A 60-kg man takes the elevator to a higher floor. Calculate the “weight” of the man when the elevator is
- speeding up from rest to 2.0 m s-1 in 4.0 s,
- slowing down from 2.0 m s-1 to rest in 4.0 s.
The two forces acting on the man are (1) the downward gravitational pull mg and (2) the upward normal contact force N.
While the gravitational pull on the man (true weight) is always equal to mg = (60)(9.81) = 589 N, the normal contact force N between the man and the elevator floor can vary. In fact, N is equal to mg only when the man is in equilibrium, when the elevator is at rest, or travelling at a constant speed.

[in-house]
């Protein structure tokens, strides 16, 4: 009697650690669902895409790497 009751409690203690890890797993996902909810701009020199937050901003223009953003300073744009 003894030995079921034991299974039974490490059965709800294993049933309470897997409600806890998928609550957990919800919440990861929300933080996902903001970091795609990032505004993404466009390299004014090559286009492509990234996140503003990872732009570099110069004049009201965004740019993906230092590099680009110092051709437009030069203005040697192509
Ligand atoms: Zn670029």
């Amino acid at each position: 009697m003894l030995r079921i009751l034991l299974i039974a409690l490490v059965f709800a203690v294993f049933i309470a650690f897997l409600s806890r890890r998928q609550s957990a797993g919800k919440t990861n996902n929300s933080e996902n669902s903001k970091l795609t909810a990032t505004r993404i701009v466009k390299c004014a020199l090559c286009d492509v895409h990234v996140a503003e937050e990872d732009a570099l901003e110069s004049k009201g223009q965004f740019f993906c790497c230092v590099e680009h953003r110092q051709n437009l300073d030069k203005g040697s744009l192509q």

Speeding up from rest to 2.0 m s-1 in 4.0 s corresponds to an acceleration of 2.0/4.0 = 0.50 m s-2. To have an upward acceleration, he must be experiencing a net upward force. This means that N must be stronger than mg.
Forming the N2L equation for the man,
N (apparent weight) is larger than mg (true weight). The man feels a heavier “weight” of 619 ÷ 9.81 = 63 kg.
On the other hand, slowing down from 2.0 m s-1 to rest in 4.0 s corresponds to an acceleration of (0.0 – 2.0)/4.0 = -0.50 m s-2. To have a downward acceleration, he must be experiencing a net downward force. This means that mg must be stronger than N.
N (apparent weight) is smaller than mg (true weight). The man feels a lighter “weight” of 559 ÷ 9.81 = 57 kg.